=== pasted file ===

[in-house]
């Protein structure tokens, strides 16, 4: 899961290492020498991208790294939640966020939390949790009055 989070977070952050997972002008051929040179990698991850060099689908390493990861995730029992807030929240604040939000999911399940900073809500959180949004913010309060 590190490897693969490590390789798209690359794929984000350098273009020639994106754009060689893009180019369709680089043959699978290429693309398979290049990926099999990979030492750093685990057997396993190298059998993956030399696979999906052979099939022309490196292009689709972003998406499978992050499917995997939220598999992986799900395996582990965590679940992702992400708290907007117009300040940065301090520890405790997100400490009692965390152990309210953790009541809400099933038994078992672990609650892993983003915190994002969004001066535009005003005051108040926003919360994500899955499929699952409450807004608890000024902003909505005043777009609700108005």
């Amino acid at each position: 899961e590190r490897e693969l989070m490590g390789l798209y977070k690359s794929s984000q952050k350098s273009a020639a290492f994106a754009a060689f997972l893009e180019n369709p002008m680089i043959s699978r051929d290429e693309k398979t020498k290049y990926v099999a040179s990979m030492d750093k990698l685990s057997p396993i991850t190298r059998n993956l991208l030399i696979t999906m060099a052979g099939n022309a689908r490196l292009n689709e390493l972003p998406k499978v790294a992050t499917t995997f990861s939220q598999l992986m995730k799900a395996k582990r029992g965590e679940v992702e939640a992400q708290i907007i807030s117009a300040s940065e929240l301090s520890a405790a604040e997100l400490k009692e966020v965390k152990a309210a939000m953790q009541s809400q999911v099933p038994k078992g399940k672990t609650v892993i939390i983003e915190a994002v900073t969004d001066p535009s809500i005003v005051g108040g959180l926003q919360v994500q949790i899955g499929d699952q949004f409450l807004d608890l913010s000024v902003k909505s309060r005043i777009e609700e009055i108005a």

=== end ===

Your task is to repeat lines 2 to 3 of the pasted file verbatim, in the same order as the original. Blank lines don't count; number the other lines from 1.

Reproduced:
């Protein structure tokens, strides 16, 4: 899961290492020498991208790294939640966020939390949790009055 989070977070952050997972002008051929040179990698991850060099689908390493990861995730029992807030929240604040939000999911399940900073809500959180949004913010309060 590190490897693969490590390789798209690359794929984000350098273009020639994106754009060689893009180019369709680089043959699978290429693309398979290049990926099999990979030492750093685990057997396993190298059998993956030399696979999906052979099939022309490196292009689709972003998406499978992050499917995997939220598999992986799900395996582990965590679940992702992400708290907007117009300040940065301090520890405790997100400490009692965390152990309210953790009541809400099933038994078992672990609650892993983003915190994002969004001066535009005003005051108040926003919360994500899955499929699952409450807004608890000024902003909505005043777009609700108005």
């Amino acid at each position: 899961e590190r490897e693969l989070m490590g390789l798209y977070k690359s794929s984000q952050k350098s273009a020639a290492f994106a754009a060689f997972l893009e180019n369709p002008m680089i043959s699978r051929d290429e693309k398979t020498k290049y990926v099999a040179s990979m030492d750093k990698l685990s057997p396993i991850t190298r059998n993956l991208l030399i696979t999906m060099a052979g099939n022309a689908r490196l292009n689709e390493l972003p998406k499978v790294a992050t499917t995997f990861s939220q598999l992986m995730k799900a395996k582990r029992g965590e679940v992702e939640a992400q708290i907007i807030s117009a300040s940065e929240l301090s520890a405790a604040e997100l400490k009692e966020v965390k152990a309210a939000m953790q009541s809400q999911v099933p038994k078992g399940k672990t609650v892993i939390i983003e915190a994002v900073t969004d001066p535009s809500i005003v005051g108040g959180l926003q919360v994500q949790i899955g499929d699952q949004f409450l807004d608890l913010s000024v902003k909505s309060r005043i777009e609700e009055i108005a």